12 comments:

Anonymous said...

WOW...............this makes me want to draw!!!!!!!....to make MY own world!!!! Thanks, Sam for the inspiration....and to EE, of course.

mythopolis said...

You used to do 'how to draw' drawings yourself as a child. Emberly, I am sure was an influence. Cool stuff.

Nina Marie Interlandi Bell said...

Wow...I can't believe I've never seen these books before. They look so awesome. I was obsessed with the books that taught me to draw different kinds of dog and horse breeds, and monsters. I can't remember what those were called...but I used to spend hours at the library photocopying the pages so I could keep them for longer.

black Sunshine said...

ED EMBERLY!!!! you just shed light on a part of my childhood that i had forgotten about . . . i used to love those books!!!

SamsMyth.net said...

Do you have any idea what those books could have been, Nina? I'm intrigued... And also surprised you never know about EE!

B. Sunshine -- I'm so glad that this post triggered that memory for you. You may have to do what I did and order new (old) copies on eBay to replace the ones lost since childhood. Do it!

Nina Marie Interlandi Bell said...

OK I just Googled around and finally found what I used to love: the "Draw 50..." series. I specifically remember Draw 50 Horses, Draw 50 Dogs, and Draw 50 Beasties and Yugglies and Turnover Uglies and Things That Go Bump in the Night. The covers shown here look slightly different than what I remember, but maybe they're different editions. The insides certainly look really familiar. http://www.draw50.com/draw50.htm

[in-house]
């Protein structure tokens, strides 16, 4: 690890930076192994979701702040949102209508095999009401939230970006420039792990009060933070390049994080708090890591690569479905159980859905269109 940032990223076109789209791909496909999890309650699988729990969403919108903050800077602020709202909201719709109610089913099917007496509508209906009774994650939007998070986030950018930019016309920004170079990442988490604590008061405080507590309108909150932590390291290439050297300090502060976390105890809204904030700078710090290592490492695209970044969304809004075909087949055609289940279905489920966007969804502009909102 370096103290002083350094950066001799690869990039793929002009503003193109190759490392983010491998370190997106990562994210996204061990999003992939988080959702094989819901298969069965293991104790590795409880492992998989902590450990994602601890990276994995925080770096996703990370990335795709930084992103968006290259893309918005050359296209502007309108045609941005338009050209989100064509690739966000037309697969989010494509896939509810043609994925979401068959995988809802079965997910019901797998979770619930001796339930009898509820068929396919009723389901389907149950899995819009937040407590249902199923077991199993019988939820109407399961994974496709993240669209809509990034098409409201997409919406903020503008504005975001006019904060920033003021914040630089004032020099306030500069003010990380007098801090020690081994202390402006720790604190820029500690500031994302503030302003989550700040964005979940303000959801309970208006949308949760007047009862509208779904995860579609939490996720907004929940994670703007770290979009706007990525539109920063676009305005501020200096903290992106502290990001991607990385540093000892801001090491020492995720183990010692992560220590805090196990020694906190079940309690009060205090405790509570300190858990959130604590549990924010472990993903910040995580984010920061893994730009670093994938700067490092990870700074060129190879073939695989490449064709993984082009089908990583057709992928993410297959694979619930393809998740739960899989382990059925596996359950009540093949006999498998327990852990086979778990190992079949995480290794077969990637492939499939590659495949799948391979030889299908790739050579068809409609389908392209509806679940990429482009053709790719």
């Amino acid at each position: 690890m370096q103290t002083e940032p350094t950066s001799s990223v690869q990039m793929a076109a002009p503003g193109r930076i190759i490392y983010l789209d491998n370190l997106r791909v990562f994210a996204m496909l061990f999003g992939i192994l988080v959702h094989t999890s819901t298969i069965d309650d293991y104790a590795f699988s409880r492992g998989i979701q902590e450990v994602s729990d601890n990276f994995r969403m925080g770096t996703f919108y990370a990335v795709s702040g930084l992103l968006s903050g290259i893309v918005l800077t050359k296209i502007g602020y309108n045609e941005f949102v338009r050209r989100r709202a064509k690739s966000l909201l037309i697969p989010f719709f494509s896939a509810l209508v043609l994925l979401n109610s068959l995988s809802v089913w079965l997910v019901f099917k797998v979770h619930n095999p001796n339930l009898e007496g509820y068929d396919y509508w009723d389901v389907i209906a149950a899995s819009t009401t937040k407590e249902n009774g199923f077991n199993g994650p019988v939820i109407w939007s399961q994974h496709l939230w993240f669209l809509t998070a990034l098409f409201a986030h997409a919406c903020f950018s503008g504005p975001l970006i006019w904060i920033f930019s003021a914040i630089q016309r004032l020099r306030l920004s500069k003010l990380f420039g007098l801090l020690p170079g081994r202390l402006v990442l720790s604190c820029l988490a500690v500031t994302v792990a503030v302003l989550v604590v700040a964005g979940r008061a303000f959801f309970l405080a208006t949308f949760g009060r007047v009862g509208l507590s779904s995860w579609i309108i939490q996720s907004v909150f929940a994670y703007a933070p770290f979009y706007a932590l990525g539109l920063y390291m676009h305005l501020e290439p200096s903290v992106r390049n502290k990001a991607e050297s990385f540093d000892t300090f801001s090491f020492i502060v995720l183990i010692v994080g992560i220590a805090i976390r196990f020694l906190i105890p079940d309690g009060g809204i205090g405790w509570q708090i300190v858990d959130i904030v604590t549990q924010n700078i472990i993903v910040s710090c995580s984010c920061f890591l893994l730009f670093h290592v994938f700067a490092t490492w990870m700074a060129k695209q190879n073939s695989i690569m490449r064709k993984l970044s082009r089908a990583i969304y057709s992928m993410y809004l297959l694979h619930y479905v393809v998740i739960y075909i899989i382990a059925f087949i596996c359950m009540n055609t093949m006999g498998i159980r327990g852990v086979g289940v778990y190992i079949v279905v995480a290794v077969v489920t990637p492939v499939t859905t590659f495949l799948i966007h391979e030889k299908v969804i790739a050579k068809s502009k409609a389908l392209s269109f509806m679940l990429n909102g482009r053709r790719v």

Lauren T. said...

I still have those books from when I was little. That's really awesome

SamsMyth.net said...

Cool Lauren! Which ones do ya got? We should make some trades :)

Anonymous said...

I loved Ed as a kid. I remember being really proud of myself in elementary school after being able to complete the pirate ship from the big purple book. I drew pirate ships on everything, for years it was my go-to doodle when I got bored in class. One time in math class in Jr. High, the teacher was going up the rows checking homework. He stopped at the kid next to me and started yelling at him because the kid had doodled all over the margins of his math homework. The teacher really yelled at this kid to make an example of him. I was scared as hell at this point, because I had drawn a navel battle between two Ed Emberley style pirate ships on the side margins of my homework. The teacher came to my desk, saw my note book, stopped, and said "Wow! That's a really cool ship!" He stared and nodded for a few seconds and then moved on.

Sam's Myth said...

Anon - what a great story... thank you for sharing.

AllHallowSteve said...

I was doing some internet research on Ed Emberly's Big Orange Book for my site, and found your page.
EXCELLENT write-up!
I, too, had the Make-A-World and it was a book I pored over for days and days. So glad that there's such a fan base for his work.

Great site!
AllHallowSteve

AllHallowSteve said...

I was doing some internet research on Ed Emberly's Big Orange Book for my site, and found your page.

EXCELLENT write-up!

I, too, had the Make-A-World and it was a book I pored over for days and days. So glad that there's such a fan base for his work.

Great site!
AllHallowSteve